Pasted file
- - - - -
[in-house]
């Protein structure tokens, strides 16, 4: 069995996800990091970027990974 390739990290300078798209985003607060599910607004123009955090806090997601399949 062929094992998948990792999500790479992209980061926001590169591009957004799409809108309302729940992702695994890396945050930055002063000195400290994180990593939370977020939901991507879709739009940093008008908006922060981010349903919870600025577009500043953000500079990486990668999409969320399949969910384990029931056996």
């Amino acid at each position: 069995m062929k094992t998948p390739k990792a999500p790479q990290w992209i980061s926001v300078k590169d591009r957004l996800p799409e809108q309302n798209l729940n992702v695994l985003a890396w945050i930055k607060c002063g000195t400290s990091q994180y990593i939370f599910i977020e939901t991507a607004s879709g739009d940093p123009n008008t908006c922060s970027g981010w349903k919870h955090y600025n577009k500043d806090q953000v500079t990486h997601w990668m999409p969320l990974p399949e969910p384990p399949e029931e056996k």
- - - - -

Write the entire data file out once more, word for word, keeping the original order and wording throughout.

[in-house]
């Protein structure tokens, strides 16, 4: 069995996800990091970027990974 390739990290300078798209985003607060599910607004123009955090806090997601399949 062929094992998948990792999500790479992209980061926001590169591009957004799409809108309302729940992702695994890396945050930055002063000195400290994180990593939370977020939901991507879709739009940093008008908006922060981010349903919870600025577009500043953000500079990486990668999409969320399949969910384990029931056996």
């Amino acid at each position: 069995m062929k094992t998948p390739k990792a999500p790479q990290w992209i980061s926001v300078k590169d591009r957004l996800p799409e809108q309302n798209l729940n992702v695994l985003a890396w945050i930055k607060c002063g000195t400290s990091q994180y990593i939370f599910i977020e939901t991507a607004s879709g739009d940093p123009n008008t908006c922060s970027g981010w349903k919870h955090y600025n577009k500043d806090q953000v500079t990486h997601w990668m999409p969320l990974p399949e969910p384990p399949e029931e056996k």